Although she readily admits that the idea of entering politics seemed “strange” at first, Kéké assures us that the challenge “does not scare her”. Hotel industry giants, MPs, journalists who are sometimes “scornful”… Nobody has managed to intimidate her. “She speaks to a CEO of a multinational company the same way she would with a passer-by,” Mayor Issahnane says. “[It’s a very good thing] if it makes the columns of the Palais Bourbon shake,” said LFI MP Alexis Corbière in early May on the parliamentary TV channel (LCP) about Kéké ’s potential effect on the National Assembly. The journalist then asked the LFI leader if Rachel Kéké had “been trained”, in the event she made it to the lower house of parliament.
There have been and there will always be some class reflexes, people who will say: ‘She’s a chambermaid, does she know what a draft of a proposed law is?’
Corbière responded in an ironic tone: “It [may be] contemptuous, but she’s the one making a fool of herself. Do they want to train me so I can learn the price of a kilo of rice?”
“There have been and there will always be some class reflexes, people who will say: ‘She’s a chambermaid, does she know what a draft of a proposed law is?’” says Mayor Hadi. “But Rachel talks about concrete things: pay, school, the suffering of the people at the bottom. She is capable of reaching out to the working classes, the abstentionists and all those who do not feel represented”.
‘Proud to be Ivorian’
Kéké says she draws her outspokenness, once again, from her Ivorian roots. “My family is from the Bété ethnic group. For us, when it’s blue, it’s blue, when it’s red, it’s red. No hypocrisy: we say what we mean and we don’t beat around the bush,” she says. “I have a lot of admiration for women like former first lady Simone Gbagbo [wife of President Laurent Gbagbo, of Bété origin]; she is not afraid, she assumes her responsibilities”, Kéké says.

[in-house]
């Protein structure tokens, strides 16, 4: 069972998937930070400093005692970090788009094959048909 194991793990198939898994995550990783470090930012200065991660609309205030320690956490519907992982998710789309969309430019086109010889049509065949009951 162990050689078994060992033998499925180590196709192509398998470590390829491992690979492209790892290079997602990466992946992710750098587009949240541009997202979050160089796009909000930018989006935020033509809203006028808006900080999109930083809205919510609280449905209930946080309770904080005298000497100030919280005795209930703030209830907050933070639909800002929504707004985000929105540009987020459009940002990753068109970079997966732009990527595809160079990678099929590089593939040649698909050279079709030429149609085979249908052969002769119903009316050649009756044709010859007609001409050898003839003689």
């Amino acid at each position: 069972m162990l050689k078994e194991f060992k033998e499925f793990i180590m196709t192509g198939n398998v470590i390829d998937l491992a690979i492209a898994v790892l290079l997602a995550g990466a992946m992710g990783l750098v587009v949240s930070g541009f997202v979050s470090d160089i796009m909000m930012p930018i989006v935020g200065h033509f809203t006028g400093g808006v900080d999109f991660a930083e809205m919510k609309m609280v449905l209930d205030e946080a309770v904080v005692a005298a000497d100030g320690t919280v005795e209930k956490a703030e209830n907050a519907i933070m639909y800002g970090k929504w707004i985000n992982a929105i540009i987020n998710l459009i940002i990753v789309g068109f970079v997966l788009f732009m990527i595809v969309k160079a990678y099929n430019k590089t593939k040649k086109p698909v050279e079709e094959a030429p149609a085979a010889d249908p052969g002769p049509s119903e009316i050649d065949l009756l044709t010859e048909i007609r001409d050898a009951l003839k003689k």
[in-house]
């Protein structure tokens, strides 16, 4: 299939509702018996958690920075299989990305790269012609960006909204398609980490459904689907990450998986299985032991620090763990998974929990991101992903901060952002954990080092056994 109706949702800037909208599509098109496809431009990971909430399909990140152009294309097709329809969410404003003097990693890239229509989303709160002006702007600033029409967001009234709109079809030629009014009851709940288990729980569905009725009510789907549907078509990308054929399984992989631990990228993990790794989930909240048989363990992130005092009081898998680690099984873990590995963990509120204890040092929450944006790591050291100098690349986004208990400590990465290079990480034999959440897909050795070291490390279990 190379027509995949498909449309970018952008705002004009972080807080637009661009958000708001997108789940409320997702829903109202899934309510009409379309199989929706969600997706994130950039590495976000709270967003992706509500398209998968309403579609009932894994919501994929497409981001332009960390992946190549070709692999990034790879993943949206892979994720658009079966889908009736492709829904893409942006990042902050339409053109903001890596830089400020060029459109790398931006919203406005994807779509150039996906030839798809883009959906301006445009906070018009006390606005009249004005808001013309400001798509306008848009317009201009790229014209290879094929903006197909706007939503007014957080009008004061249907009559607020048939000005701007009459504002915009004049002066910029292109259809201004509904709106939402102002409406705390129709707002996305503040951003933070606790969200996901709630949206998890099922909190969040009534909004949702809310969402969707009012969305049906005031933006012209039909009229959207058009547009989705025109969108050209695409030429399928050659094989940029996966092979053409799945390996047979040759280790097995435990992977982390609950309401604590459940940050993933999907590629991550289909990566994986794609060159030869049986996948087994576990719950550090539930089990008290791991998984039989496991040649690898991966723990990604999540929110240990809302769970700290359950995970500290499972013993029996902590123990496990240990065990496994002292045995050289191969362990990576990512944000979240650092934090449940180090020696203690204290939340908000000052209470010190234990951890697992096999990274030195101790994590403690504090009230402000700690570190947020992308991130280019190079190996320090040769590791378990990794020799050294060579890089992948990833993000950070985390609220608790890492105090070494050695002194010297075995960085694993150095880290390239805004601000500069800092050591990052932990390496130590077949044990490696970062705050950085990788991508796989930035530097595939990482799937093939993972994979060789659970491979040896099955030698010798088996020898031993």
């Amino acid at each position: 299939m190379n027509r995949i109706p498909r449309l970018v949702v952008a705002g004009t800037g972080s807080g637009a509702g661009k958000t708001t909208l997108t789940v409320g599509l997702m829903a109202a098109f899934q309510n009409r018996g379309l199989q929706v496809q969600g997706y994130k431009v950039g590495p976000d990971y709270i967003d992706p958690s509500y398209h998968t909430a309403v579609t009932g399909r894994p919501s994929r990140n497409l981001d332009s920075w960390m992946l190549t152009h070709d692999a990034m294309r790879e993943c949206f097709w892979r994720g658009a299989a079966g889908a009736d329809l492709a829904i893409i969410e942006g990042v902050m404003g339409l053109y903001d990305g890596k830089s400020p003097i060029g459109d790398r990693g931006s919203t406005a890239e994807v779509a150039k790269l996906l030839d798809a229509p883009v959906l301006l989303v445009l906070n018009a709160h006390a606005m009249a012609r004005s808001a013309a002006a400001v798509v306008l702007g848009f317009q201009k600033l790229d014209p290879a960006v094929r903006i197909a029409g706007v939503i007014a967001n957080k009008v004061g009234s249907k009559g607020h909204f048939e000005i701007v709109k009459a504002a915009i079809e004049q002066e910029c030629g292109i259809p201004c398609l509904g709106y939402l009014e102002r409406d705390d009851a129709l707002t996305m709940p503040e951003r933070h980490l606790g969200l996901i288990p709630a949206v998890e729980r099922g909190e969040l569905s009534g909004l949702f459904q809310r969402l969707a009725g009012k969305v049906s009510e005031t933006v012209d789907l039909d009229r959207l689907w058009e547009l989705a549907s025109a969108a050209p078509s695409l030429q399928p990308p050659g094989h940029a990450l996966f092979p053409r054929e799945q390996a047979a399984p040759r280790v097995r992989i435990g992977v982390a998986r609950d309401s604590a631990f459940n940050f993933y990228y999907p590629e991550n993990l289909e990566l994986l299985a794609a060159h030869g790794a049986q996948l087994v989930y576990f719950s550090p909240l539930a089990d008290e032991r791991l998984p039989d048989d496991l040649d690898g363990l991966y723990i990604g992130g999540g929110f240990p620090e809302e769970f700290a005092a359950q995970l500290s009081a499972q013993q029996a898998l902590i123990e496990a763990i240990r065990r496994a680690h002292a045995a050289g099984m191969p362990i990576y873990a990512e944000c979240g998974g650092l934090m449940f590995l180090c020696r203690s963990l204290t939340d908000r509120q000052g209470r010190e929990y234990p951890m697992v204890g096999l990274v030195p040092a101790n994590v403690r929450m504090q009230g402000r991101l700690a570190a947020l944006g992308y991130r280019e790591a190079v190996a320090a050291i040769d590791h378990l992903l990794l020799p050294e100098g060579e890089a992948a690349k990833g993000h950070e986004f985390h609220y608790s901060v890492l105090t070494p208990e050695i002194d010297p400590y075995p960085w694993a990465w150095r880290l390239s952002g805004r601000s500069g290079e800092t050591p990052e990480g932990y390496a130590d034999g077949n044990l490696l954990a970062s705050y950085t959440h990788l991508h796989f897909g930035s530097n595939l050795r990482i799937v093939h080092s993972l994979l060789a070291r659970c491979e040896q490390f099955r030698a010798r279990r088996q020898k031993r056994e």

Drawing on her origins or her struggles as an activist and single parent, Kéké ’s determination has led to her being called to the rescue by many social movements, from Marseille to Rotterdam, via Geneva and Belgium. But with political exposure comes a few blows, she predicts. “I expect to be attacked, but I’m used to it. When you’re Black and a chambermaid, you know how to defend yourself,” she says proudly, referring to the racist insults she received from certain hotel guests, about which her managers “never did anything”.
Is she afraid of xenophobes and those who are constantly raising the issue of French identity and the fear of the “great replacement”? “That’s behind us”, the new MP wants to believe. “Éric Zemmour constructed his whole narrative around immigration and he [only] got 7% in the presidential elections. Le Pen senior never managed to get elected and, for the moment, neither has his daughter. Today, France must be reconciled [so that we can] live together,” she says.
To do this, Kéké intends to bring “a little more diversity to the National Assembly and take the struggles we’ve waged at the door of the Ibis hotel to parliament”, all without renouncing her identity. “I am proud to be Ivorian and I am proud to be Black. I am proud to be French too. And it is here that I will fight until I die.” From now on, Rachel Kéké will be able to add another feather to her cap, and it’s not a tiny one: honoured member of parliament.
(*) This article was originally published in Jeune Afrique on 26 May 2022, before Rachel Kéké was elected on Sunday, 19 June.
Understand Africa's tomorrow... today
We believe that Africa is poorly represented, and badly under-estimated. Beyond the vast opportunity manifest in African markets, we highlight people who make a difference; leaders turning the tide, youth driving change, and an indefatigable business community. That is what we believe will change the continent, and that is what we report on. With hard-hitting investigations, innovative analysis and deep dives into countries and sectors, The Africa Report delivers the insight you need.View subscription options